However, if you require that your truncated version of common semantics is in play, then I bow to your rigged argument and hastily withdraw.

    Comment by heliotrope — January 14, 2010 @ 10:20 pm - January 14, 2010

  24. “But are you going to say the gay is enjoying “equality”? Of course not.”

    Huh? Yes I would. He is being treated equally under the laws. That is what all these struggles have been fighting for. That is what we pass laws about. There are no laws, nor have there ever been, nor has anyone ever advocated for laws that require you to like, or to be warm and effusive to people that you do not want to be that way to. What kind of crazy strawmen are you constructing here?

    “Total equal access does not result in egalitarianism, because in spite of the access, there is still a difference in merit, ability, effort and blind luck””

    You are the one who is playing semantic games here. You seem to be redefining what normal people considers to be equality – equal treatment under the laws – and you are calling it “equal access”. No matter what the area in which equality is established, you just call it equal access – like the “equal access to price” silliness you post above.

    Who has ever denied there are differences in merit, ability, effort and blind luck? Who has ever argued that these differences are to be obliterated? I guess on odd numbered days you guys argue that liberals are all elitists, and on even numbered days, that we are all egalitarianists. Maybe if you stopped this bipolar extremist namecalling, and actually tried to understand the real world, you might fare better.

    Comment by Tano — January 15, 2010 @ 12:01 am - January 15, 2010

  25. Nice try Tano,

    As has been pointed out, several times, on topics like Gay Marriage you have the same access to marry one (1) person at a time, subject to the limitations imposed by the state of origin. Everyone has equal access. Using the above paragraph, you’ve accepted this. Good for you.

    Comment by The_Livewire — January 15, 2010 @ 7:50 am - January 15, 2010

  26. Affirmative Action seems not be fudging the equal access scales if we are to believe Tano.

    Here is a working definition of equality that is key to using the word if you were to care about semantics:

    Equality

    The condition or quality of being equal; agreement in quantity or degree as compared; likeness in bulk, value, rank, properties, etc.; as, the equality of two bodies in length or thickness; an equality of rights.

    Sameness in state or continued course; evenness; uniformity; as, an equality of temper or constitution.

    Evenness; uniformity; as, an equality of surface.

    Exact agreement between two expressions or magnitudes with respect to quantity; — denoted by the symbol =; thus, a = x signifies that a contains the same number and kind of units of measure that x does.

    If you care about semantics, then you care about your meaning and clarity when you speak or write.

    Notice, that in my bipolar extremist effort that I high-lighted an equality of rights. If you ignore all the rest of the definition, if you cherry pick those four words, you totally miss the meaning of the word. Furthermore, no definition exists if it uses the word being defined as key word of the definition. The “an equality of rights” is an example of usage based on the terms of the definition.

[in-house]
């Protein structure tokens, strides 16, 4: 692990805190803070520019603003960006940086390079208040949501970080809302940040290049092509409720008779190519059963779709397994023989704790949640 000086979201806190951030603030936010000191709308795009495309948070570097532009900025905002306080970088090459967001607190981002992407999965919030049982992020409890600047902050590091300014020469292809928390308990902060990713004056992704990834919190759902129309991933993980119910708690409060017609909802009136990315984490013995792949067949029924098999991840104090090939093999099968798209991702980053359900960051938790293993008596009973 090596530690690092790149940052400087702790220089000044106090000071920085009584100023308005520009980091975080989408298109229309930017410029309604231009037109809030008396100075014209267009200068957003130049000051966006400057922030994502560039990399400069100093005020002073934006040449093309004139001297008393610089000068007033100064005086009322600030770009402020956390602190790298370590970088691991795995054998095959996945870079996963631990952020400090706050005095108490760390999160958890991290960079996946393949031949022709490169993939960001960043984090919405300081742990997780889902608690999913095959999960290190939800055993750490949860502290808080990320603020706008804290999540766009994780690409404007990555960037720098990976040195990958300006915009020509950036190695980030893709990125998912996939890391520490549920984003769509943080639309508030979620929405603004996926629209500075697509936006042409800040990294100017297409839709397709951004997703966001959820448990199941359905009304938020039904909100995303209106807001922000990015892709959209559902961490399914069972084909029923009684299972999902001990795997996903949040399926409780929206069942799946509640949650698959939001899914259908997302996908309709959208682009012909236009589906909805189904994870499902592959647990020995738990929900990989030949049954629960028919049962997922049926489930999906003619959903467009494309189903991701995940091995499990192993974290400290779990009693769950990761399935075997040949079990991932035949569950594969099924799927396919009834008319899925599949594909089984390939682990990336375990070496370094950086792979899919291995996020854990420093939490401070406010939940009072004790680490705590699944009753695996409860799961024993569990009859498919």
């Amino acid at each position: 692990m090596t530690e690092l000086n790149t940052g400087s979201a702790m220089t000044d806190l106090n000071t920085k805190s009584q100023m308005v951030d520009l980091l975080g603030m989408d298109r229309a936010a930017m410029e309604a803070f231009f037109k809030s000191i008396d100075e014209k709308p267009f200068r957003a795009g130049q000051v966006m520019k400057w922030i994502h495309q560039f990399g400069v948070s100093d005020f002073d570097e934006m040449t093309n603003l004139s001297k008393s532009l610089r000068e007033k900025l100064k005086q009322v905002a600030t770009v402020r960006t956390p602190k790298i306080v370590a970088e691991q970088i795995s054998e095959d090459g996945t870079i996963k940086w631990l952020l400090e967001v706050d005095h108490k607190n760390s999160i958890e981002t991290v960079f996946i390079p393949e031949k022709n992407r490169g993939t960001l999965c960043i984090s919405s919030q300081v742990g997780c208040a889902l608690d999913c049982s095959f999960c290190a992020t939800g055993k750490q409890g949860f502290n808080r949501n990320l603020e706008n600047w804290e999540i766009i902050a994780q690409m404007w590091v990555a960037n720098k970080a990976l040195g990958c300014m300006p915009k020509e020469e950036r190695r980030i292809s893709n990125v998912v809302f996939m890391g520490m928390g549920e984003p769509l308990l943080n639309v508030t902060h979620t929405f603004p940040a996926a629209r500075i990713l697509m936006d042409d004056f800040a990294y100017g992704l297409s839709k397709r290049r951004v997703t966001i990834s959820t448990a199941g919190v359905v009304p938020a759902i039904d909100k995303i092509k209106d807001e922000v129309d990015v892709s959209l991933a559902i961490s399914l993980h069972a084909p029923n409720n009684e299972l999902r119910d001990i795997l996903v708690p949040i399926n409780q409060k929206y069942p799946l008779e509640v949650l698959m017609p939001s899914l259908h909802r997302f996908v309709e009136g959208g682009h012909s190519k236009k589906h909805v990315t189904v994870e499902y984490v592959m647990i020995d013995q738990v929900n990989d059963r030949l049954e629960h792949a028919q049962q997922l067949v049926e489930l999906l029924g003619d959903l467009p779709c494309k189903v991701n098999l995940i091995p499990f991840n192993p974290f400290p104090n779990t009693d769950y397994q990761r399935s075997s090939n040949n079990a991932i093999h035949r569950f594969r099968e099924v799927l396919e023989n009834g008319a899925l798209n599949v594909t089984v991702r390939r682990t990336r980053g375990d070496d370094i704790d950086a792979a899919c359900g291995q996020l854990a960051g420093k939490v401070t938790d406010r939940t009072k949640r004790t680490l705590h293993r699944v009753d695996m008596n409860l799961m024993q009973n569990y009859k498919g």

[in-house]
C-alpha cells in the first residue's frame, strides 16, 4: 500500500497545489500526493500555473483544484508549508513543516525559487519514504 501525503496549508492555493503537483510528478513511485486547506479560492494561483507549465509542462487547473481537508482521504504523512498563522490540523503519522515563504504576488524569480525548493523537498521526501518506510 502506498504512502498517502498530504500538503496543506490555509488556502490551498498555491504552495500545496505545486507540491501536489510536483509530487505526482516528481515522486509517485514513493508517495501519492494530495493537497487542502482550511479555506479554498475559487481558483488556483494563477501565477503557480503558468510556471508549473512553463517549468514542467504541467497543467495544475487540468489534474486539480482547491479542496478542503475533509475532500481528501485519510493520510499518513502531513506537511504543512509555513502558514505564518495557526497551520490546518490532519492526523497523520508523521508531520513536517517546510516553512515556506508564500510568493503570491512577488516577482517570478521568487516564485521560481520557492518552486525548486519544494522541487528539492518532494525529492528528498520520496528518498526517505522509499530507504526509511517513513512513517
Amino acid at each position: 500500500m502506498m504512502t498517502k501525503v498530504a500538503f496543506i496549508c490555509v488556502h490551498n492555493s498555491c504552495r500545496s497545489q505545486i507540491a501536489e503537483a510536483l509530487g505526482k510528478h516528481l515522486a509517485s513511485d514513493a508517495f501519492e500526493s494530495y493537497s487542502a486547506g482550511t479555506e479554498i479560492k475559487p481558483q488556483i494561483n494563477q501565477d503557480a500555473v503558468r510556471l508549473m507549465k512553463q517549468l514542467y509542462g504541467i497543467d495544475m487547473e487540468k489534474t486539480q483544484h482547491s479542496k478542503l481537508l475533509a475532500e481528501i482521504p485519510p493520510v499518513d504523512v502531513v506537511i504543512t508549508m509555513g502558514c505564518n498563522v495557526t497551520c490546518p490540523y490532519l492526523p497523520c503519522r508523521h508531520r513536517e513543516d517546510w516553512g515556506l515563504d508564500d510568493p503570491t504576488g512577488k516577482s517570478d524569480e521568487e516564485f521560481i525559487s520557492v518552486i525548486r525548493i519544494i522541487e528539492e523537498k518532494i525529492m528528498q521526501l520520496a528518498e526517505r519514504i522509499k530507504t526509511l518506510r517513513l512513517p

You and I have an equality of rights. You can marry and I can marry. Your spouse can inherit, have power of attorney, be next of kin, etc. just as mine can. But you insist that you are denied equality because your spouse must be of the opposite sex and you “want” to have a same sex spouse. Maybe I “want” a dozen nymphomaniac young teen-age girls to be my spouses. See, we are even “equal” in being denied what we want.

    When you get on the “equality” train, you are necessarily looking for equal outcome. The definition of “equality” is very clear about that. That is why so many institutions have created quotas. If “equality” of outcome does not occur naturally, then you fiddle the system and make the results you desire come true.

    We conservatives are very nervous when you liberals start talking about “equality” because we know you have your calculators out and you are going to start fudging the numbers until you get the answer you want.

    What do you have to say about the “equality” on the average college basketball team?

    Comment by heliotrope — January 15, 2010 @ 10:10 am - January 15, 2010

  27. ‘When you get on the “equality” train, you are necessarily looking for equal outcome.”

    That is BS. I realize it is the popular logic in rightwing propaganda, but it is BS nonetheless. The “equality’ wars have been a constant in American life since the founding – abolition, women’s suffrage, immigrant’s rights, and then all the 20th century examples..- and never has there been an emphasis or even any attention to some notion of “equal outcome”.

    “The definition of “equality” is very clear about that.”

    No it isnt. Your definition of equality completely misses the point. “Equality” by itself is underdefined. Equality of WHAT? It is an integral part of any real-world notion of equality that the value being equalized be specified.